But oh yes, how there was so much that sucked. Do I even need to mention Jar Jar Binks or whatever his name is? Dolby, Toby, Gollum, Dobby, whatever. Unlike the way we look back with faces equally enamored and aghast at the puppet alien phase of 80s family films (Mac & Me, Flight of the Navigator, et al.), I cannot believe anyone will look back in twenty years with fondness for a digitally distracting and obnoxious creature that is a victim of abuse and wears a potato sack. Yes, it sets up some stuff with the Malfoys, which I'm vaguely interested in, if only because they're ridiculously blond, but I really think there were less cloying and maddening ways to go about that. Similarly, Rupert Grint is like the human version of this one-note superficial enigma, still trying to curl his eyebrows into a contract for residual payments in 2020, when he'll be wondering why the producers of One Tree Hill: The Next Generation aren't returning his calls to play the disabled older brother that the protagonist's sidekick needs to look after. Seriously, I hope he gets better in the next one. Seriously.

While there were parts of world-building that were cantankerously shoved in our faces (see above), there were also parts of it that made the film bearable. One of them was most of Kenneth Branagh's character as the bumbling yet adored faux-wizard, even if he was a bit overused, especially if he shows up again as the series unfolds. I wished there was more Alan Rickman to balance out his goofiness or play against it more, but otherwise an entertaining British actor amongst the (shudder) children is always welcome. As I mentioned in my last post, I warmed up to Robbie Coltrane as Hagrid by the end of the first movie, and I like that part of the plot here hinges more upon him, as he is one of the only characters that makes me believe he cares about the brats that lead the story. However, Richard Harris as Dumbledore is getting there, especially in his one-on-one scenes with Harry (that sounded creepier than it needed to).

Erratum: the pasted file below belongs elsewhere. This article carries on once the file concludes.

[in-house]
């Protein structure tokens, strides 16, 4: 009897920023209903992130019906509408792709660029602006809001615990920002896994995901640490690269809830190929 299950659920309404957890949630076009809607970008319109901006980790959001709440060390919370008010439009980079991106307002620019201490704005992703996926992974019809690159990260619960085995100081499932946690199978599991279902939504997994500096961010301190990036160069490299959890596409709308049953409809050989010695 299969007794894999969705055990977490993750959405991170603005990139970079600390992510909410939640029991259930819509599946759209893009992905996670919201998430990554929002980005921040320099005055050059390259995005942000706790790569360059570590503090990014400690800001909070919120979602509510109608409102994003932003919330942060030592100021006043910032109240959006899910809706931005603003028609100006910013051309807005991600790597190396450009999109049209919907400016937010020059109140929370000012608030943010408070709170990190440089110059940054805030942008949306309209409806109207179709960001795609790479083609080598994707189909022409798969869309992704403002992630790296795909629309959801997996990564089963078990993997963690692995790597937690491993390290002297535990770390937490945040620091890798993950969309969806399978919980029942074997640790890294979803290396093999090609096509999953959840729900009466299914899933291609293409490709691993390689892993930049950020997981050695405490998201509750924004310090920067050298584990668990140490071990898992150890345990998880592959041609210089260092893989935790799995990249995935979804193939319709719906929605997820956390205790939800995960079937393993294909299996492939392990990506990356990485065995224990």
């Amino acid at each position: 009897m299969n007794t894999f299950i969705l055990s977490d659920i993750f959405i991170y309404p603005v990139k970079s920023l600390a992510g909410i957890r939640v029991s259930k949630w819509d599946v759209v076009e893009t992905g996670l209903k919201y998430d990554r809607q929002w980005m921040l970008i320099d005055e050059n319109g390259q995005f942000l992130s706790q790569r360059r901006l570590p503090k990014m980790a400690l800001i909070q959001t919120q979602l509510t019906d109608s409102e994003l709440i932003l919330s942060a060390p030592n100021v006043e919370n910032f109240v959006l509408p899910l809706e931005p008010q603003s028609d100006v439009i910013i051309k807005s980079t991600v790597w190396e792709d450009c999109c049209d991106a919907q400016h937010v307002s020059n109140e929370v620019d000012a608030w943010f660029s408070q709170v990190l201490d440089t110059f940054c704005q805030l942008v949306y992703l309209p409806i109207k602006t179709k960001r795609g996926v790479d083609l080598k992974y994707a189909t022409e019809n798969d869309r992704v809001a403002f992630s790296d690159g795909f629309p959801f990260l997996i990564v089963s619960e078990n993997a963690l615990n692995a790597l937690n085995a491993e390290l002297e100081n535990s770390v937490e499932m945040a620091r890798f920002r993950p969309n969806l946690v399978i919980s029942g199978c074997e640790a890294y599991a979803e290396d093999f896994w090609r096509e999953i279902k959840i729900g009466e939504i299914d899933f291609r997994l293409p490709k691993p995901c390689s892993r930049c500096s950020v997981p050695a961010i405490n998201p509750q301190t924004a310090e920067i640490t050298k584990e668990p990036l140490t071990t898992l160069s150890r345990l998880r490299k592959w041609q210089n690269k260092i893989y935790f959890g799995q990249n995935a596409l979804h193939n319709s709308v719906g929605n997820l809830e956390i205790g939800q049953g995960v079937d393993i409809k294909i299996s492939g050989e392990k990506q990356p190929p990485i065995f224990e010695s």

But that reminds me of my most hated part about Chamber of Secrets, which once again, is the ending. I can survive inconsequential characters. I can moderately enjoy world building and shading. I can even thrive on the gimmicky inclusion of an overall arc that keeps me caring about the next chapter in (sorry) boring main character Harry's life as a wizard. But I simply cannot handle such huge hype and fawning when the best Rowling can come up with is a deus ex machina resolution. And just because you do a callback to an earlier scene in which that magical savior is passively introduced, and just because said magical savior may play a titular role in a future installment, it doesn't negate the fact that you just solved a fantastical problem with an utterly lame plot device invented by the Greeks because they didn't know how to end a story without allowing the gods they worshiped to either save or destroy the hero. Yes, I'm talking about that damned phoenix. Ugh. And yet, here I go, awaiting Harry Potter & the Prisoner of Azkaban to come in the mail tomorrow. Woe is me.

Labels: ,

  1. Blogger Juwkey | 4:29 PM |